For many companies, institutionalizing analytics to mine the torrential amount of data streaming into their networks can create myriad challenges.
While the shortage of data scientists has garnered a lot of attention, many companies are overlooking two critical things – the need to identify the data analysis roles they really need and building “customer service” mentalities into their efforts to glean actionable insight from data.
There are five key roles companies should consider when staffing their data analysis teams, according to a blog post by McKinsey & Co.:
1. Data Hygienists make sure that data coming into the system is clean and accurate, and stays that way over the entire data lifecycle. Hygienists would tackle questions such as: Are the time values being captured the same? Or, have old data fields been populated with new types of data but under the old field names?“
“If this is not addressed in the database, new product data may override old product data, rendering a meaningless result,” according to McKinsey. “This data cleaning starts at the very beginning when data is first captured and involves all team members who touch the data at any point.”
2. Data Explorers identify data that can be meaningful to the organization. “That can be a significant task because so much data out there was never intended for analytic use and, therefore, is not stored or organized in a way that’s easy to access,” the post notes. “Cash register data is a perfect example. Its original function was to allow companies to track revenue not to predict what product a given customer would buy next.”
3. Business Solution Architects link the discovered data together and organize it so that it’s ready to analyze.
4. Data Scientists take the data organized by the architects and create sophisticated analytics models that can be used to help predict customer behavior and allow advanced customer segmentation and pricing optimization.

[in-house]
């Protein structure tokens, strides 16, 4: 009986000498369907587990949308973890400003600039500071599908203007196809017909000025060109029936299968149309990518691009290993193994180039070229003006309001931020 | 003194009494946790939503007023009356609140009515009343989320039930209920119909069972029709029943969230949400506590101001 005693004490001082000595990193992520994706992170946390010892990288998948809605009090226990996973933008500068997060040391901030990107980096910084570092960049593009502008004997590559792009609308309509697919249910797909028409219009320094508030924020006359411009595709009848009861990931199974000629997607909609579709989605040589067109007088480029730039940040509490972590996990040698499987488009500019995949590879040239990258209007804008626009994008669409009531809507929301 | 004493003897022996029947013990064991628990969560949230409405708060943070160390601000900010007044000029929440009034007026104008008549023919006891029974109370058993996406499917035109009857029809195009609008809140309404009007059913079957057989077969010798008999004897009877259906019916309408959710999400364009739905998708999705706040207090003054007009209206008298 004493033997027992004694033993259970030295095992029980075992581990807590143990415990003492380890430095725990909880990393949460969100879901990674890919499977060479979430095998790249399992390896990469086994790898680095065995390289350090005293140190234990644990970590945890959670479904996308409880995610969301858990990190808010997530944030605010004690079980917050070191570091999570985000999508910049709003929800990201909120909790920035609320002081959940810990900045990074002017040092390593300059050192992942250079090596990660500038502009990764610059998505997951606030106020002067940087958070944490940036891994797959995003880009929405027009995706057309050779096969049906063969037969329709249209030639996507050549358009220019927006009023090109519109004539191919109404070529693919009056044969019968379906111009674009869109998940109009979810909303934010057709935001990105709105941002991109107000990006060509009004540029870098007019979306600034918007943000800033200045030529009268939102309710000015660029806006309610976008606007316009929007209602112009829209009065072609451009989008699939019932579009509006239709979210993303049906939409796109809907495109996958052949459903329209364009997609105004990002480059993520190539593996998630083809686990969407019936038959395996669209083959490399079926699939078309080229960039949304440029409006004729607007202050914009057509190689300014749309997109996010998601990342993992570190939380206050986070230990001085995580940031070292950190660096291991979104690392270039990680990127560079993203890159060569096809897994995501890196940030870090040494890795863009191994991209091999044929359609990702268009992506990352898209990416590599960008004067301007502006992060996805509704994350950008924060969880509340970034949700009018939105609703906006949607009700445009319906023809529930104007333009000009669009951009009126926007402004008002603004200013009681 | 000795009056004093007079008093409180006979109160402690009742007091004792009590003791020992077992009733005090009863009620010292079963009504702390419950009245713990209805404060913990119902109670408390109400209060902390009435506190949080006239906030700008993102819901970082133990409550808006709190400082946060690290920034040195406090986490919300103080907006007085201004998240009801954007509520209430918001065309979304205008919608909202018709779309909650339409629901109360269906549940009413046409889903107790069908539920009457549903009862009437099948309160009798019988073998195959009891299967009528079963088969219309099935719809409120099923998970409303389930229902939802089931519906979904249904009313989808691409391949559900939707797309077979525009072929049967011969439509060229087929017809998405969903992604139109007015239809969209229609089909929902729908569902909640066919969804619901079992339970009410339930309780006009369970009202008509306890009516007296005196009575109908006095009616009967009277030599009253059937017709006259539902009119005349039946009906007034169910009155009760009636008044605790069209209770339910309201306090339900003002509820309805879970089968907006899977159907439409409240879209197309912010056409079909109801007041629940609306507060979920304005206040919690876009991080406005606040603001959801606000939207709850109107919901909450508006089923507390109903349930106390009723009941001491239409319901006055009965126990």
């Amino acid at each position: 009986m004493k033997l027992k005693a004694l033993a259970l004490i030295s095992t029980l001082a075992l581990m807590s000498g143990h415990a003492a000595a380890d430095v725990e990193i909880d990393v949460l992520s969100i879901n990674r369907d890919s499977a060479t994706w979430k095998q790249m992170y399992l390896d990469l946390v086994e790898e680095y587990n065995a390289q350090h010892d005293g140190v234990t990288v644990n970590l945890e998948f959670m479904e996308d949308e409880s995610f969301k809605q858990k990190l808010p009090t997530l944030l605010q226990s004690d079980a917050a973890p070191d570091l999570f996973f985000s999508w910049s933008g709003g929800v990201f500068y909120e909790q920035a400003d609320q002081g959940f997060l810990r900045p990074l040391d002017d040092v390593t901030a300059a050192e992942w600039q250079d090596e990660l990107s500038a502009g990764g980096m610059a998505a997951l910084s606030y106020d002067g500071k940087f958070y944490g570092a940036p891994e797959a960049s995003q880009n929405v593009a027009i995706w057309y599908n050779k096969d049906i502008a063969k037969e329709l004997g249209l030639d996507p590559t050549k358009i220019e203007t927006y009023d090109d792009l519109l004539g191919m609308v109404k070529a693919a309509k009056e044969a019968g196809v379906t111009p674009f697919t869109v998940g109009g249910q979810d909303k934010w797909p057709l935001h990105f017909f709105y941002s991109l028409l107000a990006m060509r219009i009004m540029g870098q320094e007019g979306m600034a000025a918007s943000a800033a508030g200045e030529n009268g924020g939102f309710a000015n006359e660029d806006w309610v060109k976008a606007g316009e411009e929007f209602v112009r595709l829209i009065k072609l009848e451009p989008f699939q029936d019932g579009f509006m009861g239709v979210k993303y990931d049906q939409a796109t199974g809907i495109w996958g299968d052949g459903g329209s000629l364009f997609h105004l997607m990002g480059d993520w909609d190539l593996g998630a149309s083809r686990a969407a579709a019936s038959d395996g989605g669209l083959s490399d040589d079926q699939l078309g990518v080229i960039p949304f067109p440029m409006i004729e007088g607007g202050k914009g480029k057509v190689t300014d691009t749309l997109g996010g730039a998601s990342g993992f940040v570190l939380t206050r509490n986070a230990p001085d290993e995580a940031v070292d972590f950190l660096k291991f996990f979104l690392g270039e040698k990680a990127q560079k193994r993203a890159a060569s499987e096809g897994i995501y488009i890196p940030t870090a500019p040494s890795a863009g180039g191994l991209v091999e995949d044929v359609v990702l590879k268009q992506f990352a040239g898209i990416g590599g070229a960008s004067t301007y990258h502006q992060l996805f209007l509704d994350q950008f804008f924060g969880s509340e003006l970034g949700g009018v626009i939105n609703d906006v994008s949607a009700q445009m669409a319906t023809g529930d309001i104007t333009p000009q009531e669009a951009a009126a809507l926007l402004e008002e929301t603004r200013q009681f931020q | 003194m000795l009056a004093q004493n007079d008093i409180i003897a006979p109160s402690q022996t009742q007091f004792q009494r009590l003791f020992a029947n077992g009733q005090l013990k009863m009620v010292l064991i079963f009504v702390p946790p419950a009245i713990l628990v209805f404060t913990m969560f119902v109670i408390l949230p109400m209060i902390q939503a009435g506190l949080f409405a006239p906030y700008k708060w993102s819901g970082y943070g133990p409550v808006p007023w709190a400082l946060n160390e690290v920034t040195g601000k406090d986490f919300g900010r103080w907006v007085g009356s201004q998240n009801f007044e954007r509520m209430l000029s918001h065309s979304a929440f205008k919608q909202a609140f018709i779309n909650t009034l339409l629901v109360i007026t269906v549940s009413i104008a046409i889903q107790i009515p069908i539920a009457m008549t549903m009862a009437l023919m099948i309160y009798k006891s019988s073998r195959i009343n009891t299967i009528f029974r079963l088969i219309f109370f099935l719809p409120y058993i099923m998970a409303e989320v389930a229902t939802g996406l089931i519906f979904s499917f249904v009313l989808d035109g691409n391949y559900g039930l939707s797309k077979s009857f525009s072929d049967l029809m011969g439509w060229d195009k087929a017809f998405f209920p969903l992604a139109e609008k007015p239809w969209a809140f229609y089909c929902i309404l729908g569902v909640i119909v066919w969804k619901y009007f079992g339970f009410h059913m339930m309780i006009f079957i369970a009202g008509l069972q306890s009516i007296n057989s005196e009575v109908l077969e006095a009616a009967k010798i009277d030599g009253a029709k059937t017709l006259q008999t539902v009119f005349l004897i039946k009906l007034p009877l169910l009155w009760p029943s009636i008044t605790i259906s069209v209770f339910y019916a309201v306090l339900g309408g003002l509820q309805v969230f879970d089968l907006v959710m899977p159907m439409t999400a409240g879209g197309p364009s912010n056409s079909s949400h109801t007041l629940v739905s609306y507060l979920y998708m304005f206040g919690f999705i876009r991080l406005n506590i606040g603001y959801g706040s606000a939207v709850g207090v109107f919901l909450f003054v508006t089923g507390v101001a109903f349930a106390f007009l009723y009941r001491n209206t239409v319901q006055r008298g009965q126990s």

5. Campaign Experts turn the models into insight. “They have a thorough knowledge of the technical systems that deliver specific marketing campaigns, such as which customer should get what message when,” according to McKinsey.
“They use what they learn from the models to prioritize channels and sequence the campaigns – for example, based on analysis of an identified segment’s historical behavior it will be most effective to first send an email then follow it up 48 hours later with a direct mail,” the post notes.
Once the required team members are assembled, they need to show stakeholders how data analysis can help the company.
“That requires thinking of the business owners as customers. To ensure adoption of a service bureau culture, measure personal performance by business success, not just volume or speed as too often happens,” McKinsey notes. “Some companies have developed bonus criteria for members of their big data teams based on how quickly and broadly a model was adopted by the internal customers rather than how innovative the model was.”
Once the team has been put into place and has started to demonstrate its value, it’s important to develop an analytics prioritization plan that outlines the process for handling competing stakeholder demands without taxing the resources of the team.
Companies should start by developing frameworks to track requests being submitted and subsequently thorough the lifecycles of the analytics projects, according to a recent Search Engine Watch blog post.
Organizations then need to develop criteria for weighing requests; many will seek to attach a monetary value to requests.
“Most leaders in the industry will look for a strategic value assessment, which is a KPI involving equal parts revenue generation potential, estimated cost savings, and increased customer satisfaction,” according to the post.
Once established, the prioritization model should be reevaluated throughout the year.
“For instance, if the strategic alignment of the insights team is driving sales rather than reducing customer churn, there should be less overall prioritization granted to requests that are related to operational issues and customer experience,” according to Search Engine Watch.
That doesn’t mean organizations should ignore critical issues.
“But if at the end of the year the insights practice delivered 80 percent of their recommendations for customer retention questions, they may be misaligned and under-delivering with respect to their sales focus,” the post notes.
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